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40 Small Things That Make College Students Happy

It doesn't take much...
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1. When class is canceled.

2. When the coffee shop you stop at five minutes before your 8 a.m. has a short line.

3. Coffee, coffee, coffee.

4. Open note tests.

5. Or even better, take home tests.

6. The unofficial assigned seating process that that takes place after the first week or so of classes.

7. Thursday nights. (because in college, Thursday qualifies as the weekend.)

8. Sales.

9. Or once again, even better, free things.

10. Specifically free food.

11. Dogs.

12. Dogs on campus.

13. Tailgates and Saturday afternoon football games.

14. Finding an already completed Quizlet for your exam.

15. Having an extra 30 minutes for a nap, and if you're lucky, an hour.

16. Netflix.

17. When your roommate takes out the trash.

18. Weekends after test weeks.

19. The rare blessing of a curve on an exam.

20. Getting out of class early.

21. How in college, it is socially expectable to wear a t-shirt everyday.

22. Being able to walk from class to class or eat in the dining hall without having to see anyone you know. (and thank goodness too because you probably don't look too good.)

23. Crossing things off of your to-do list.

24. Your best-friends that you make in college.

25. A full tank of gas.

26. Seeing a new face everyday.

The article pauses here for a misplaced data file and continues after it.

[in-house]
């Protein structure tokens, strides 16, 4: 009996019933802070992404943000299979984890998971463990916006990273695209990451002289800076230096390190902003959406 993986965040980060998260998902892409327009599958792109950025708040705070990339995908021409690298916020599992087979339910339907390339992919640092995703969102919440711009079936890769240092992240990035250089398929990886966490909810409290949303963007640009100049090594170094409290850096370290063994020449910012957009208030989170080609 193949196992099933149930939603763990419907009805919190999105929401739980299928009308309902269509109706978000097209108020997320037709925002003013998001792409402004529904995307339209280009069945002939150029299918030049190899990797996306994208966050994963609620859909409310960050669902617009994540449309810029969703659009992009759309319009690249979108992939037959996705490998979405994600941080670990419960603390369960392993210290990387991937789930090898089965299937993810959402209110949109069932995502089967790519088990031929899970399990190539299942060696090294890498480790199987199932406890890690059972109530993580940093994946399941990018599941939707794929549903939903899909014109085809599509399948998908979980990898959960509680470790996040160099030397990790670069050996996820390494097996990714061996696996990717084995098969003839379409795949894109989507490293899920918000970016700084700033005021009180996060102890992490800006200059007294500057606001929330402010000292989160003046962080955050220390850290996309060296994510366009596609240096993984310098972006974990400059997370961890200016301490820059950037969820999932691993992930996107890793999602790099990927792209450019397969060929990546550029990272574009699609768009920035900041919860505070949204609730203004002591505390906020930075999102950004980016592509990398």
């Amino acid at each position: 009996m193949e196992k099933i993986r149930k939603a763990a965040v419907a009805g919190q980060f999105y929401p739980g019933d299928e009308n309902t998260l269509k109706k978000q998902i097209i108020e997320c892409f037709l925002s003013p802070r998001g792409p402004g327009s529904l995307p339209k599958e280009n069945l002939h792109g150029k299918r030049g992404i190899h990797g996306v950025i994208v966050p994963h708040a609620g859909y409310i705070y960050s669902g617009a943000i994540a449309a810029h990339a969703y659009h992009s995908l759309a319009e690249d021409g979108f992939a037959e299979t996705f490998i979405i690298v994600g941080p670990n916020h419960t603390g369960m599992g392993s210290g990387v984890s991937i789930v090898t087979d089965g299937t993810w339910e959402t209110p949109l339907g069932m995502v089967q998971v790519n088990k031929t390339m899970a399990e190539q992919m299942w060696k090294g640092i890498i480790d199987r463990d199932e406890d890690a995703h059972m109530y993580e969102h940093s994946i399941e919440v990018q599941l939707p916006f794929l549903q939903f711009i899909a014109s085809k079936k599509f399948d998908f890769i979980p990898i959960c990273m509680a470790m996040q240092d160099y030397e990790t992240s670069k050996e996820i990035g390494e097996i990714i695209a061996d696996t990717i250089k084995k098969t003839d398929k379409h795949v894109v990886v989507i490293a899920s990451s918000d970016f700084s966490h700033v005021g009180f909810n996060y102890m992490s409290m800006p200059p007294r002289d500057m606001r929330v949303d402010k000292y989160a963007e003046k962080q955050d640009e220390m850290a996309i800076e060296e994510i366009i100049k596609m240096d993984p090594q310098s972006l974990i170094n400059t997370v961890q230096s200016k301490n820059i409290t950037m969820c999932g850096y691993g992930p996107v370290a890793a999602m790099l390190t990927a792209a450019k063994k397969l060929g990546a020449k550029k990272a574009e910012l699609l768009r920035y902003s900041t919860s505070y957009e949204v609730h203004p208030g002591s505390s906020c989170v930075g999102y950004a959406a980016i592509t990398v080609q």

27. Crawling back into bed after your 8 or 9 a.m. (or after any class that ends with a.m.)

28. Care packages.

29. No cover charges.

30. When adults tell you that it is okay that you have no idea what you want to do with your life yet. (regardless of what parents or your advisor may say.)

31. Pizza.

32. Finding out you weren't the only one who did poorly on the exam.

33. Deciding not to buy the textbook, and never needing it.

34. Finding the perfect gif to express how you're feeling. (Michael Scott just get it.)

35. Weekends at home because...

36. Pets.

37. Mom's home cooked pie and Dad's steak dinners,

38. Spring Break.

39. Road trips.

40. When it finally starts to cool down outside so you can show up to class dry instead of dripping in sweat.

Cover Image Credit: Abigail Wideman

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Everyone Should Experience Working In Fast Food Or Retail

Working in fast food was definitely not sunshine, lollipops, and rainbows, but I'm so glad I did it.

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I know these jobs aren't glamorous. In fact, most days I looked forward to clocking out before I had even clocked in. I always secretly rolled my eyes when an angry customer droned on and on about how entitled he or she was. Though I can name a lot of bad things that happened on the job, it wasn't all horrible. As I reflect on my time working in fast food, I realize how much having that job really taught me and how grateful I am to have had that experience. I really think everyone should work in fast food or retail at some point, and here's why:

You make some great friends from work. I get it, sometimes your co-workers are royal jerks or flat out creeps. You see your name on the schedule next to theirs and immediately try switching with someone else. I've been there. However, I have worked with some amazing people as well.